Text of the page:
Tuesday, June 2, 2009

My Initial Response

Scopes are better than iron sights!   REALLY???

When former hunters said they were buying a new scope and wanted my opinion, I said, “Why do you need a scope?”

The normal answer was that they could shoot better with a scope.

That is a common misconception, and in many instances people shoot worse with scopes than with iron sights.

Look at the experts.  In 1995, the Leech Cup winner was Nancy Tomkins-Gallagher with a score of 199-8x and a shoot off score of 100-9x.  The Leech Cup is the Iron Sight 1000 yard match shot at the National Matches at Camp Perry, Ohio every summer.  That same year, Nancy’s husband, Middleton Tompkins won the Wimbledon Cup with nearly an identical score of 199-9x and a shoot off score of 100-8x.  The Wimbledon Cup is the Any Sight 1000-yard match at Camp Perry.  By rule the Wimbledon can be shot with iron or scope—hence, “any,” but is usually shot with a scope.

Comparison of results of scopes and iron sights at 1000 yard National Matches for years 1995 and 2008.  You may have to click on it to enlarge.

The chart shows results for the winners of the Leech and Wimbledon in 2008, again with similar scores.  Also included are the shooters who won the lowest NRA classification, Marksman/Sharpshooter.  Although the Leech and Wimbledon are shot on different days—meaning differing weather conditions—the Marksman/Sharpshooter Anz, shooting iron sights, outshot Captain Ryan who used a scope in 2008.  I chose 1995 because it is the last results bulletin I have.  I chose 2008 because the information was easy to obtain.

Those figures should demonstrate that the experts can’t shoot any better with scopes than with iron sights.  What about those who are not experts?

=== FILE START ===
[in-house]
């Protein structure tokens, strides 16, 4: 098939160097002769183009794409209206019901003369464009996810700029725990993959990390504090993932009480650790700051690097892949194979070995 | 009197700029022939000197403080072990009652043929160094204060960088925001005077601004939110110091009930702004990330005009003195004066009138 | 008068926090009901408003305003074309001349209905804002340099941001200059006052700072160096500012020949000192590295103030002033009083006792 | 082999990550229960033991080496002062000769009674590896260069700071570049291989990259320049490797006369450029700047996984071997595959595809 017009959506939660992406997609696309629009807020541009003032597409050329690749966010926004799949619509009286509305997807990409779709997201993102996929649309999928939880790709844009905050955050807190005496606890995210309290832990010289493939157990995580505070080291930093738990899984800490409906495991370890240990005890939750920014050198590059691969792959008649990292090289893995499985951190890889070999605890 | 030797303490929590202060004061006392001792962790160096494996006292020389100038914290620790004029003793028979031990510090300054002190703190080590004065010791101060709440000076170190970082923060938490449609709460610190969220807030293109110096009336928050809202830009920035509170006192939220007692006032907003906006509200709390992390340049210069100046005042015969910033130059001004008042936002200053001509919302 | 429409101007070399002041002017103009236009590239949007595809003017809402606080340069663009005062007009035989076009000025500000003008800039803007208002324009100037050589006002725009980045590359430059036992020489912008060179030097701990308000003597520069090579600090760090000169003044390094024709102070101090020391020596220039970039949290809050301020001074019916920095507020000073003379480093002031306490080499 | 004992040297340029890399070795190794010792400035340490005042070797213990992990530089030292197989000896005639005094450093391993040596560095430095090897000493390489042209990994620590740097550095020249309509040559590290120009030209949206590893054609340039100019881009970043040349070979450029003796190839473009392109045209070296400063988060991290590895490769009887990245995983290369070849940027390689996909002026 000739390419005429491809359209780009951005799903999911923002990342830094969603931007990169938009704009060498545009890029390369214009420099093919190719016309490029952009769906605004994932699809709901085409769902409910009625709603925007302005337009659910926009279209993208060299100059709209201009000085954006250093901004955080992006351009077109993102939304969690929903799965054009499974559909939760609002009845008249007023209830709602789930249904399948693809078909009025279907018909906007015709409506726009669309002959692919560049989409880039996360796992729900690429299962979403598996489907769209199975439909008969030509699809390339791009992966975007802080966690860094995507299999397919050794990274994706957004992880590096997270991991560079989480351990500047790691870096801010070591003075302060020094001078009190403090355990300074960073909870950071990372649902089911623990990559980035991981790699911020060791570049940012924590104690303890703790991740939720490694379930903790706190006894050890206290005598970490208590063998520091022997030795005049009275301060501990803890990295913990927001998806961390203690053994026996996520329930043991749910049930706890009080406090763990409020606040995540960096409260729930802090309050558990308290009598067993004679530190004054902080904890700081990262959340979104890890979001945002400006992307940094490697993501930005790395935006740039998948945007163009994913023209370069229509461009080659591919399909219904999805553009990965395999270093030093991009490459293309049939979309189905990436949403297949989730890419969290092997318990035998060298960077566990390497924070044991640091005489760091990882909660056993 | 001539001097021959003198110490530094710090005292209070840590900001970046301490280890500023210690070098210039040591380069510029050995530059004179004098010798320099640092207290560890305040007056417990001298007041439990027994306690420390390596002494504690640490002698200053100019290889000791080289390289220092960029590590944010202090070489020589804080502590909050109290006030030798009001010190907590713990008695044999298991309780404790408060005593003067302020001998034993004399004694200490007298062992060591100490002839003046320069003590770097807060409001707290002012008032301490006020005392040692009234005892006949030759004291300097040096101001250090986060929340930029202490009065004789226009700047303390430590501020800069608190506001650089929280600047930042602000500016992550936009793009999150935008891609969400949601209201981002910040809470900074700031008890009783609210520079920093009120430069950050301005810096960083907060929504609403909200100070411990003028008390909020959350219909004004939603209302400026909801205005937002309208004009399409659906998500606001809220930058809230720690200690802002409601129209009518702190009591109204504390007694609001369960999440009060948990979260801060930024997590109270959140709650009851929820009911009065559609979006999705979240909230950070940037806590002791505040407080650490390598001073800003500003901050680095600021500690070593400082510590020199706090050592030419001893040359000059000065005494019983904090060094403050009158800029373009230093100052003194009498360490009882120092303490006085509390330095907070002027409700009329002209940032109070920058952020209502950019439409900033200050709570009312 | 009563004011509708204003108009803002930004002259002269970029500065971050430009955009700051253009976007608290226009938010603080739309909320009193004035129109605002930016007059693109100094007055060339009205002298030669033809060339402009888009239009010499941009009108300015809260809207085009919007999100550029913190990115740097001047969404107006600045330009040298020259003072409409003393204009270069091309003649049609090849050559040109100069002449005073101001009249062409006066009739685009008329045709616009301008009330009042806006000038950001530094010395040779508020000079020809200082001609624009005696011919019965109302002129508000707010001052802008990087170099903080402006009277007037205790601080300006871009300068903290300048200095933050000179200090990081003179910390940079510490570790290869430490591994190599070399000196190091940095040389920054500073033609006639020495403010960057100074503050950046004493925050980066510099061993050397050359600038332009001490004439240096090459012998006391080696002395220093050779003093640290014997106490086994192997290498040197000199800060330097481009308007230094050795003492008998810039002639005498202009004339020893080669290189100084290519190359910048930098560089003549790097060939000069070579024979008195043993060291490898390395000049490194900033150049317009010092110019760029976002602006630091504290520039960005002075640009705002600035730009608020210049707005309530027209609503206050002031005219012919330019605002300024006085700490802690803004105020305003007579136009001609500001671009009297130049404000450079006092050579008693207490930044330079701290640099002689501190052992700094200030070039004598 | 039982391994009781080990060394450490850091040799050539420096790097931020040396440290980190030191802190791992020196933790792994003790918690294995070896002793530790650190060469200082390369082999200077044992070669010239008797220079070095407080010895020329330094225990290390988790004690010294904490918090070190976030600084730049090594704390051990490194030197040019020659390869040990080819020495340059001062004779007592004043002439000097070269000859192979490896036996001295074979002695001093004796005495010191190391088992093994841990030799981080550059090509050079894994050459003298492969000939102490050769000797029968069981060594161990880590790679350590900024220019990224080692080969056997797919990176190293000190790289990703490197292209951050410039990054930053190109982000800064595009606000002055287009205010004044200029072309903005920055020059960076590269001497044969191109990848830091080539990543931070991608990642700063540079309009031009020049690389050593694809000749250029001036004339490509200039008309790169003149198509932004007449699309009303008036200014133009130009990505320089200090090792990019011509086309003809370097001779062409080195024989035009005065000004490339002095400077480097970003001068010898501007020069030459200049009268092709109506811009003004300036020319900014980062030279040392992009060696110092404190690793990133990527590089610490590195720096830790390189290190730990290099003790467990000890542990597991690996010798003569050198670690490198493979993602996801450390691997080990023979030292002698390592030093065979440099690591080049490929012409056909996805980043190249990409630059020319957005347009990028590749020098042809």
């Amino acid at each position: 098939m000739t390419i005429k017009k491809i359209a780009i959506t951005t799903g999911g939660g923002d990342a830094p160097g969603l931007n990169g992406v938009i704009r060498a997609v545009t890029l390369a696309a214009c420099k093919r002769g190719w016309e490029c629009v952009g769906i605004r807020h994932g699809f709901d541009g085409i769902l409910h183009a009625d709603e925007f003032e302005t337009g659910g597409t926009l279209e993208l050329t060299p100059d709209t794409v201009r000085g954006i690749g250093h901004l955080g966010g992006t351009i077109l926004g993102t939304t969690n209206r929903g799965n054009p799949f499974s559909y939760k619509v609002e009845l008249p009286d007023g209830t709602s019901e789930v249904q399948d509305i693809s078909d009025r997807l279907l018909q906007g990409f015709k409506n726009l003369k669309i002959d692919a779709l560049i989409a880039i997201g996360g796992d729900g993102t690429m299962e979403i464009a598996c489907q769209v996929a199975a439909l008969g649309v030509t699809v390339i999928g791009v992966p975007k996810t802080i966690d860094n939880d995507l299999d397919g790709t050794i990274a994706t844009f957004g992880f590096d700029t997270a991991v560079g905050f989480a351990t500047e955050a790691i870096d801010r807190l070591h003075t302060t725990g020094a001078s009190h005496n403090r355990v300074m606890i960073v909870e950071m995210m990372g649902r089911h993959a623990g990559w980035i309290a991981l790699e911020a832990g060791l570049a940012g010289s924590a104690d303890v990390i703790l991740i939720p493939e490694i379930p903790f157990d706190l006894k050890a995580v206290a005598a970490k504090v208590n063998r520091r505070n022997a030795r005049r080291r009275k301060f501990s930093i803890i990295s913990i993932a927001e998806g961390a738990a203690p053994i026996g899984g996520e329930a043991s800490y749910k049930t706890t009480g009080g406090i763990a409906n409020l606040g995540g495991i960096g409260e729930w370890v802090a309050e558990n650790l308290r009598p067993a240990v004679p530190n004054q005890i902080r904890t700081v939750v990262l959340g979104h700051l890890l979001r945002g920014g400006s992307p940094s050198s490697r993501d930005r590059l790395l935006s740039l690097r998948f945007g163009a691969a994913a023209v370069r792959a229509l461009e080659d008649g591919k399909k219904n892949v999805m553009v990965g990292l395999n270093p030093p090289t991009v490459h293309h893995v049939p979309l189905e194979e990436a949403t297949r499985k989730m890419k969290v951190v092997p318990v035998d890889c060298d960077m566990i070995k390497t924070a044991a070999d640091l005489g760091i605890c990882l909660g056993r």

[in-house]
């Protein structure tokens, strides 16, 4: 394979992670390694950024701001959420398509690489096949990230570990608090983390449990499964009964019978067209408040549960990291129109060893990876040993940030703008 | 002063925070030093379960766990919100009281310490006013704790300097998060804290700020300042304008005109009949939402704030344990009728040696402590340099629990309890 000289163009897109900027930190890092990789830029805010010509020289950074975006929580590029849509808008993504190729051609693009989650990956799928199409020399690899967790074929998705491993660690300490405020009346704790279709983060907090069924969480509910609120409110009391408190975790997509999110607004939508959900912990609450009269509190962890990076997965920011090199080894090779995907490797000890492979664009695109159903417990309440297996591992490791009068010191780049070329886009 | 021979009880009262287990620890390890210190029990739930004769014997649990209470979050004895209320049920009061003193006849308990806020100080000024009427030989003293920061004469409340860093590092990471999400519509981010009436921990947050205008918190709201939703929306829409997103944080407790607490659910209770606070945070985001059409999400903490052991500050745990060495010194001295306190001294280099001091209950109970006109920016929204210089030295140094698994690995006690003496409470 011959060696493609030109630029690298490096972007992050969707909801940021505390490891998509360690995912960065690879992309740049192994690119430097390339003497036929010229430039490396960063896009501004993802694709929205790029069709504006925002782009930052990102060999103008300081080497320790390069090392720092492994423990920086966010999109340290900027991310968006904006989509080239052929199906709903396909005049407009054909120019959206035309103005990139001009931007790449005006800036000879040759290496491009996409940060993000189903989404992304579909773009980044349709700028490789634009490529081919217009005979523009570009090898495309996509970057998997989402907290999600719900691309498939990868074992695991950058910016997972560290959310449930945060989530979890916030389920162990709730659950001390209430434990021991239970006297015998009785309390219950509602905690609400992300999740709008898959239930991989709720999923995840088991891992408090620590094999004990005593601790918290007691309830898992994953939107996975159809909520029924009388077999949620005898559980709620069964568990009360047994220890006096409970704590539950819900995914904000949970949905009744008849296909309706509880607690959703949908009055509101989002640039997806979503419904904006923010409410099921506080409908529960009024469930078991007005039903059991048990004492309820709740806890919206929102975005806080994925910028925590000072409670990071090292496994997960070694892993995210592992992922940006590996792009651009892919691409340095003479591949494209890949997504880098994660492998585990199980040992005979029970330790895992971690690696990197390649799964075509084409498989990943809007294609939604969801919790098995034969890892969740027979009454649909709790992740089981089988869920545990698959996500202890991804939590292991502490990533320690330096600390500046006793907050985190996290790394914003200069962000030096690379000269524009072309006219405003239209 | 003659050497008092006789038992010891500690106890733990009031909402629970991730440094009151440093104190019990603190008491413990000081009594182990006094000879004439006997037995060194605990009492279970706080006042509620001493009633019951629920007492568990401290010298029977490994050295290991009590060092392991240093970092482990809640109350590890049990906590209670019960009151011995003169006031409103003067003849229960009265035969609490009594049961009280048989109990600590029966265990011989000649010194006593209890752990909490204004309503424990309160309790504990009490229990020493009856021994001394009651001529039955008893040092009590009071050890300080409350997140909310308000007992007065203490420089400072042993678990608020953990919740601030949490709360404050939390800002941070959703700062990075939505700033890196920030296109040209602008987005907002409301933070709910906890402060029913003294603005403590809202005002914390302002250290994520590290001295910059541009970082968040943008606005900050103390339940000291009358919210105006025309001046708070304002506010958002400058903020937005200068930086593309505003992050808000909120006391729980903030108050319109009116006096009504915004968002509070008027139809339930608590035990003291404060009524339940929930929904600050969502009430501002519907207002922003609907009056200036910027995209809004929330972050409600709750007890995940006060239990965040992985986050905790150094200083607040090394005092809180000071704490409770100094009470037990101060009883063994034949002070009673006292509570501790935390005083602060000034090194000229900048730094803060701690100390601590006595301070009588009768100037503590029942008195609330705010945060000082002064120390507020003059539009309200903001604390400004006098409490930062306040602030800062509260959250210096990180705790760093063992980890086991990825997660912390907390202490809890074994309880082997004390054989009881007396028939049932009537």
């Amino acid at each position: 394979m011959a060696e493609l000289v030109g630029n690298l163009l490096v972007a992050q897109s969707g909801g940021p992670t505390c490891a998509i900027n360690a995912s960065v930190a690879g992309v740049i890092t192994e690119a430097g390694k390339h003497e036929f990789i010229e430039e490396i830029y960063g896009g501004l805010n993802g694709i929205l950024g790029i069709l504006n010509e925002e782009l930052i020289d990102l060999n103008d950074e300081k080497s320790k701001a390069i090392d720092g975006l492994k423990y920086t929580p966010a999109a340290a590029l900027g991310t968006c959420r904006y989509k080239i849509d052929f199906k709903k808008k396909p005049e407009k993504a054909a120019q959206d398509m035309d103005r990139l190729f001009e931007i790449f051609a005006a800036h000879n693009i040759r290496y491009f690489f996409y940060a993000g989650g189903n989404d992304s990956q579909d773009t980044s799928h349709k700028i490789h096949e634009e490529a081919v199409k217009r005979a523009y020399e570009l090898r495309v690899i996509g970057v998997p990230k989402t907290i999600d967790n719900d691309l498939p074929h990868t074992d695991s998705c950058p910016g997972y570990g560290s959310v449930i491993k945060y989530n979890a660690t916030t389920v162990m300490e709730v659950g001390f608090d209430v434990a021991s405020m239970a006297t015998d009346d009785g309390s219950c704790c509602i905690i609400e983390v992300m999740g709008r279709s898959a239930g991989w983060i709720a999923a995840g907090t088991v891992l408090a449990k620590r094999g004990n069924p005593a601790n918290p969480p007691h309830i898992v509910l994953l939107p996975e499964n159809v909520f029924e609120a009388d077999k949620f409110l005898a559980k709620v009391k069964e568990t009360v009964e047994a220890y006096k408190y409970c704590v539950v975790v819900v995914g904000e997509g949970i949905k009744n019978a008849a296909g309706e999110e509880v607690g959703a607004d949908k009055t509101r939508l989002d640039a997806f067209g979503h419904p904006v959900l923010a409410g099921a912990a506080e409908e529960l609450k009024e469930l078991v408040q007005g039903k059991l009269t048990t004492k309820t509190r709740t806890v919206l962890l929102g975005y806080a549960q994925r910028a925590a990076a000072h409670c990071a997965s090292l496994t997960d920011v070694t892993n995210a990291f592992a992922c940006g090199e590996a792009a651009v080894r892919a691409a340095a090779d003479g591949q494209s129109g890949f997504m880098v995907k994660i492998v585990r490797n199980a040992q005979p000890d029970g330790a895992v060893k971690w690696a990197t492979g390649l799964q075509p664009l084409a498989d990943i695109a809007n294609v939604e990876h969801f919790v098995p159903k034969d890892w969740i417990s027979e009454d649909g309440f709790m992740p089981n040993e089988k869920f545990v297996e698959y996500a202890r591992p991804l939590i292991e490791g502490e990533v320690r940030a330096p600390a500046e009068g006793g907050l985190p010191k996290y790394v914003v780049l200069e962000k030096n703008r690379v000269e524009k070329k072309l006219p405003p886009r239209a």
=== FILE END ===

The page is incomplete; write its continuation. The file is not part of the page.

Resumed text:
Their results are even worse.

When a junior shooter starts shooting smallbore they are restricted to iron sights.  That is not a punishment.  New shooters have unsettled positions and relatively large wobble areas.  (See here for wobble areas)  If a person with those characteristics shoots a telescopic sight, there shooting won’t improve.  The scope not only magnifies what is seen, it also magnifies the wobble area.  A magnified, uncontrolled wobble area forces the shooter to not let the sights settle, but shoot during those milliseconds the sights are “perfect.”  That leads to jerking.  That leads to a loss of confidence, and the cycle repeats.

A similar situation develops for most highpower shooters.  Those shooting match rifles with aperture front sights think that a tighter line of white between the front sight ring and the aiming black will result in more accurate aiming.  The tight line of white works like a telescope and transmits any unsettled wobble to the brain, resulting in snatching shots, jerking, and of course loss of confidence.

Soon, the new shooter learns to shoot like the pros, they use larger apertures at all ranges.  Those that change apertures from one position to another use much larger apertures during offhand than on sitting and prone.  The larger apertures allow the mind to relax and not make the shot perfect, bringing higher scores and an increase in confidence.  That cycle repeats as well.

There are other reasons to not use a scope but I will cover them later.

A scope will let you see better, but not shoot better.  The less you practice the more reason there is to use iron sights.  Or, at the very least, chose a low-power/fixed-power scope.

You’ll shoot better.


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Caleb Pearce said...

lots of good points. thank you once agin for sharing you knowledge with us.

hodgeman said...

Good post. I used to shoot irons exclusively and agree that you can shoot as well or better than with a scope. At least in good light.

However with aging eyesight and bad lighting a scope makes a big difference for me. I prefer a low powered scope (2.5 or 4x) or a low power variable(1-5x) simply to put everything on a single focal plane. My favorite is probably a plain Jane 4x.

I think its a pity that the majority of factory rifles either don't come equipped with sights or at best, poor ones.